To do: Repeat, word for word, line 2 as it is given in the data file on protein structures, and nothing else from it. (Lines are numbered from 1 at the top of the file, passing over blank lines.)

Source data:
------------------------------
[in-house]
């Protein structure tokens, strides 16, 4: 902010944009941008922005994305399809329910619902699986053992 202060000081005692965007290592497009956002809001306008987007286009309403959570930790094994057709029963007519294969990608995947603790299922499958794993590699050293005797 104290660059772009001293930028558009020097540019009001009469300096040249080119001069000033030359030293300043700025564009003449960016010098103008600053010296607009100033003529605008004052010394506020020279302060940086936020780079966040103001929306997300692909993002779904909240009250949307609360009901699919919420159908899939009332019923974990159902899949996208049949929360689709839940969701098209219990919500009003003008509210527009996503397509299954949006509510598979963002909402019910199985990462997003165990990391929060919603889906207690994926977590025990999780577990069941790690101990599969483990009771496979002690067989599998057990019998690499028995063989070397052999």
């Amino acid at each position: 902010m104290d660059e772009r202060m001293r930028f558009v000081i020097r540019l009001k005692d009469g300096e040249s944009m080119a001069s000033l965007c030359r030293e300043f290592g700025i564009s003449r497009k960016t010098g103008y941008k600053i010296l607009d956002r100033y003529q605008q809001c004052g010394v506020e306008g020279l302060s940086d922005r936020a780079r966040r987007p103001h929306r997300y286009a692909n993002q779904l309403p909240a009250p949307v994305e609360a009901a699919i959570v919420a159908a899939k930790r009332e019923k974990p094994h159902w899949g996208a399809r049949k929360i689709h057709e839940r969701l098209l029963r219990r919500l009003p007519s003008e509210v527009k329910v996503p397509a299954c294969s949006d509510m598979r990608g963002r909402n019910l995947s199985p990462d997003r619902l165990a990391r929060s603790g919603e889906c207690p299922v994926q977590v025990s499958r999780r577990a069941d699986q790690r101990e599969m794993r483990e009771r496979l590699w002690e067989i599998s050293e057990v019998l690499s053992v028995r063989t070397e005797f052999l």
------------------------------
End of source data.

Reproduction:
């Protein structure tokens, strides 16, 4: 902010944009941008922005994305399809329910619902699986053992 202060000081005692965007290592497009956002809001306008987007286009309403959570930790094994057709029963007519294969990608995947603790299922499958794993590699050293005797 104290660059772009001293930028558009020097540019009001009469300096040249080119001069000033030359030293300043700025564009003449960016010098103008600053010296607009100033003529605008004052010394506020020279302060940086936020780079966040103001929306997300692909993002779904909240009250949307609360009901699919919420159908899939009332019923974990159902899949996208049949929360689709839940969701098209219990919500009003003008509210527009996503397509299954949006509510598979963002909402019910199985990462997003165990990391929060919603889906207690994926977590025990999780577990069941790690101990599969483990009771496979002690067989599998057990019998690499028995063989070397052999």